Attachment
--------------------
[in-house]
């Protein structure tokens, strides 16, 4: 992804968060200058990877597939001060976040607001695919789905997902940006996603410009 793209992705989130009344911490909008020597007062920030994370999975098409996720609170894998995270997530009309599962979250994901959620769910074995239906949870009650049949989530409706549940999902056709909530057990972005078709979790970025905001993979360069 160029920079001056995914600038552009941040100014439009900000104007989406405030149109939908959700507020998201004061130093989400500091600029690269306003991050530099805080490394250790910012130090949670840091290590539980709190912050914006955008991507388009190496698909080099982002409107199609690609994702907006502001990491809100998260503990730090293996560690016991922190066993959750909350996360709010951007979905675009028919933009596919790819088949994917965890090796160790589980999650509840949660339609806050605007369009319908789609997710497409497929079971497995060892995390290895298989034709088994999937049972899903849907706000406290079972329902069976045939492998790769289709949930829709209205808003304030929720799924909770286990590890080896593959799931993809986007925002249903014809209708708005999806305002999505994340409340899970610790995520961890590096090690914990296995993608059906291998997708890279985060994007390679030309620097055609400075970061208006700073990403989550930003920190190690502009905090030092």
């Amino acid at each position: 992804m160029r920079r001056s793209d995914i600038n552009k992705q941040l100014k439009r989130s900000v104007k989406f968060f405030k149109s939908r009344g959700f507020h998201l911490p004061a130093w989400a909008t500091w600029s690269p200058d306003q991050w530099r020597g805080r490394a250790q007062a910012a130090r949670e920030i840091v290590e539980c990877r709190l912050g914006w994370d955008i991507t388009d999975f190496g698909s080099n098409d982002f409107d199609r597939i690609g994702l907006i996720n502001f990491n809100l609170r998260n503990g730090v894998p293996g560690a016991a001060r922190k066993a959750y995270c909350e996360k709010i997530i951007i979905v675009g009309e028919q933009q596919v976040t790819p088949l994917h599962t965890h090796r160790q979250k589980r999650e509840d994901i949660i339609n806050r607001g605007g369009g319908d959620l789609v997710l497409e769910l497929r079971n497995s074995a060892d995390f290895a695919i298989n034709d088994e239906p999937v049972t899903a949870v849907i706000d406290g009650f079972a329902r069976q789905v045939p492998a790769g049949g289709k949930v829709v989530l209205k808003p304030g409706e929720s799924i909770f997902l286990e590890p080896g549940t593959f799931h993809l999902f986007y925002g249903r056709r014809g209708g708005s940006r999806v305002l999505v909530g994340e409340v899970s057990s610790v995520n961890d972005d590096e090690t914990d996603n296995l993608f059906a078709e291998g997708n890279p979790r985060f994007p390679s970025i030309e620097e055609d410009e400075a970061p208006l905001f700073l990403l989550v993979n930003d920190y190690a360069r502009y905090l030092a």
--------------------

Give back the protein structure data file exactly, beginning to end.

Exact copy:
[in-house]
């Protein structure tokens, strides 16, 4: 992804968060200058990877597939001060976040607001695919789905997902940006996603410009 793209992705989130009344911490909008020597007062920030994370999975098409996720609170894998995270997530009309599962979250994901959620769910074995239906949870009650049949989530409706549940999902056709909530057990972005078709979790970025905001993979360069 160029920079001056995914600038552009941040100014439009900000104007989406405030149109939908959700507020998201004061130093989400500091600029690269306003991050530099805080490394250790910012130090949670840091290590539980709190912050914006955008991507388009190496698909080099982002409107199609690609994702907006502001990491809100998260503990730090293996560690016991922190066993959750909350996360709010951007979905675009028919933009596919790819088949994917965890090796160790589980999650509840949660339609806050605007369009319908789609997710497409497929079971497995060892995390290895298989034709088994999937049972899903849907706000406290079972329902069976045939492998790769289709949930829709209205808003304030929720799924909770286990590890080896593959799931993809986007925002249903014809209708708005999806305002999505994340409340899970610790995520961890590096090690914990296995993608059906291998997708890279985060994007390679030309620097055609400075970061208006700073990403989550930003920190190690502009905090030092």
């Amino acid at each position: 992804m160029r920079r001056s793209d995914i600038n552009k992705q941040l100014k439009r989130s900000v104007k989406f968060f405030k149109s939908r009344g959700f507020h998201l911490p004061a130093w989400a909008t500091w600029s690269p200058d306003q991050w530099r020597g805080r490394a250790q007062a910012a130090r949670e920030i840091v290590e539980c990877r709190l912050g914006w994370d955008i991507t388009d999975f190496g698909s080099n098409d982002f409107d199609r597939i690609g994702l907006i996720n502001f990491n809100l609170r998260n503990g730090v894998p293996g560690a016991a001060r922190k066993a959750y995270c909350e996360k709010i997530i951007i979905v675009g009309e028919q933009q596919v976040t790819p088949l994917h599962t965890h090796r160790q979250k589980r999650e509840d994901i949660i339609n806050r607001g605007g369009g319908d959620l789609v997710l497409e769910l497929r079971n497995s074995a060892d995390f290895a695919i298989n034709d088994e239906p999937v049972t899903a949870v849907i706000d406290g009650f079972a329902r069976q789905v045939p492998a790769g049949g289709k949930v829709v989530l209205k808003p304030g409706e929720s799924i909770f997902l286990e590890p080896g549940t593959f799931h993809l999902f986007y925002g249903r056709r014809g209708g708005s940006r999806v305002l999505v909530g994340e409340v899970s057990s610790v995520n961890d972005d590096e090690t914990d996603n296995l993608f059906a078709e291998g997708n890279p979790r985060f994007p390679s970025i030309e620097e055609d410009e400075a970061p208006l905001f700073l990403l989550v993979n930003d920190y190690a360069r502009y905090l030092a």